A prescribed burn takes place outside the Aqam community near Cranbrook in April 2018. Ian Adams photo.

Wildfire in the Rocky Mountain Trench: past, present and future

Presentation featuring a pair of experts will discuss regional fire history, mitigation strategies

Wildfires have been front and centre in the minds of British Columbians over the last few years, which recently experienced two of the worst fire seasons on record.

Internationally, the massive scale of wildfires in Australia this season has been at the forefront of the news.

With that in mind, the Rocky Mountain Trench Ecosystem Restoration Program is inviting the public to a free presentation wildfire activity and mitigation tactics such as use of forest thinning, prescribed burns and other treatments.

The free presentation will be held at the Ktunaxa government building gymnasium on Tuesday, March 10, starting at 7 p.m.

It will identify FireSmart strategies and cover historical fire activity in the region, as well as what is being done to adapt to a changing climate and improve fire resiliency.

“Combined, land use change, fire exclusion and global warming have made many forests highly susceptible to intense fires that are difficult to control and spread to large sizes,” reads a press release issued by the Rocky Mountain Trench Ecosystem Restoration Society. “Revolutionizing forest and fire management will improve ecosystem resilience to climate change, but we will not stop future fires from burning. Successful adaptation must include individuals and communities learning how to live with wildfire.”

The presentation will be led by Dr. Lori Daniels, Professor of Forest Ecology in the Forest and Conservation Sciences Department at University of British Columbia and Don Gayton, a consulting ecologist with a Master’s degree in Plant Ecology from the University of Saskatchewan.

Daniels, who has worked on fire history in the East Kootenay for many years, directs the Tree-Ring Lab where she investigates and reconstructs past disturbances like forest fires and insect outbreaks, while also studying the impacts of climate and humans on forest change.

Backed with a research team at UBC, Daniels is researching wildfires and forest resilience to climate change in the B.C. Interior, Rocky Mountain National Parks and foothills of Alberta. She has served on B.C.’s Prescribed Fire Council and as an advisor to the 2017 Provincial Flood and Fire Review.

Gayton will provide his personal experience and chronology of fire, starting his young days before fast-forwarding to the 1990s in the Rocky Mountain Trench. It was then that Gayton learned about fire-maintained ecosystems and First Nations use of fire and contemporary prescribed burning.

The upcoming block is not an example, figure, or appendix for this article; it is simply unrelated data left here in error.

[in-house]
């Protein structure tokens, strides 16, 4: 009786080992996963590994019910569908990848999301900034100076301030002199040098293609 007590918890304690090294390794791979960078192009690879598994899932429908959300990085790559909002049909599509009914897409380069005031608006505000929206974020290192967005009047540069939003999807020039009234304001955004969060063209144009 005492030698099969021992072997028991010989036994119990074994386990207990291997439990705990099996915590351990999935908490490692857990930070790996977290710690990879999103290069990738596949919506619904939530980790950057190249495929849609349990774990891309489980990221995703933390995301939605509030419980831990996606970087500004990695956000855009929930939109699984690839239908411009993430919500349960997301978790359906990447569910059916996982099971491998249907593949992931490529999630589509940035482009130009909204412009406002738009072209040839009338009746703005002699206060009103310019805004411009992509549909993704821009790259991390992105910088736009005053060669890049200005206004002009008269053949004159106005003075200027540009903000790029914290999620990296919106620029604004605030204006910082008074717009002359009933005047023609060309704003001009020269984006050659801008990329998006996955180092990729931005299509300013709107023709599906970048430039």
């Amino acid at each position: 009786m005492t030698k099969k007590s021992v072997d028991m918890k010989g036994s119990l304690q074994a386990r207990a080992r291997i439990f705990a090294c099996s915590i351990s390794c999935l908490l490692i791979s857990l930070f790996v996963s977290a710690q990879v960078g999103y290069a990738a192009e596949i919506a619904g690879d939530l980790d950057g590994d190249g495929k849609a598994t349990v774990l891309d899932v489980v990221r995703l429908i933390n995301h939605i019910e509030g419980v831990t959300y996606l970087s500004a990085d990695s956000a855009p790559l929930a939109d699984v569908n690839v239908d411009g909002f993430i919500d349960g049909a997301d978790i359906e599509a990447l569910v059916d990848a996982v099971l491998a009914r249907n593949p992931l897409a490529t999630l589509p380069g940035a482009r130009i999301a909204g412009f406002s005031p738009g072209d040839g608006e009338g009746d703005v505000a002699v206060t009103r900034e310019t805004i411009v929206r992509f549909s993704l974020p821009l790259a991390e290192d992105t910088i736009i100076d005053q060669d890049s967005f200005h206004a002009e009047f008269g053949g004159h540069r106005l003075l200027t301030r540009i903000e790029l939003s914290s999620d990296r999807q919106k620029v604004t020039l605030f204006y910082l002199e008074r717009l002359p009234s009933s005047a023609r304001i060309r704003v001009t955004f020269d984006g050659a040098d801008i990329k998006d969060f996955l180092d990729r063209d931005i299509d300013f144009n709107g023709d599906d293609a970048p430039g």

Gayton, who has worked for the B.C. Forest Service, as well for FORREX, will recount people and events that have shaped conventional understanding of fire behaviour in the region’s dry forests and grasslands.



trevor.crawley@cranbrooktownsman.com

Like us on Facebook and follow us on Twitter

Get local stories you won't find anywhere else right to your inbox.
Sign up here

Just Posted

Vehicle parades celebrate birthdays, recognize workers on COVID-19 front lines

Melissa Young started the parades in Cranbrook as a way to mark her son’s 12th birthday

City of Cranbrook seeks public cooperation with provincial COVID-19 mandates

City Bylaw will be monitoring, educating public around orders set by the province

COVID-19: Interior Health orders closure of all fitness centres until May 30

The order is subject to revision, cancellation, or extension

Nelson product commits to Cranbrook Bucks

Noah Quinn will make the jump to Jr. A next year with the BCHL’s newest franchise

MP Morrison ‘disappointed’ in six-week delay for wage subsidy support

Kootenay-Columbia MP says small businesses and employees need financial help now

VIDEO: How doctors in Canada will decide who lives and dies if pandemic worsens

Officials in several provinces have been developing guides so that doctors don’t feel alone

General exposure to public low after inmate tests positive for COVID-19: Interior Health

The Okanagan Correctional Centre inmate is receiving appropriate care

Sex workers face new risks during COVID-19 pandemic

‘Desperation has kicked in’ for vulnerable, undocumented workers unable to access help

Unclear if Cowichan couple refusing to self-isolate will face penalty

No fines or charges have been laid to date, including Cowichan couple who won’t self isolate

COVID-19: Postponed surgeries will be done, B.C. health minister says

Contract with private surgical clinic to help clear backlog

Black Press Media ad sparks discussion about value of community newspapers

White Rock resident hopes front-page note shines light on revenue loss during COVID-19 crisis

Don’t stop going to the doctor, just do it virtually: B.C. association

Doctors encourage patients to access telephone, online visits

Most Read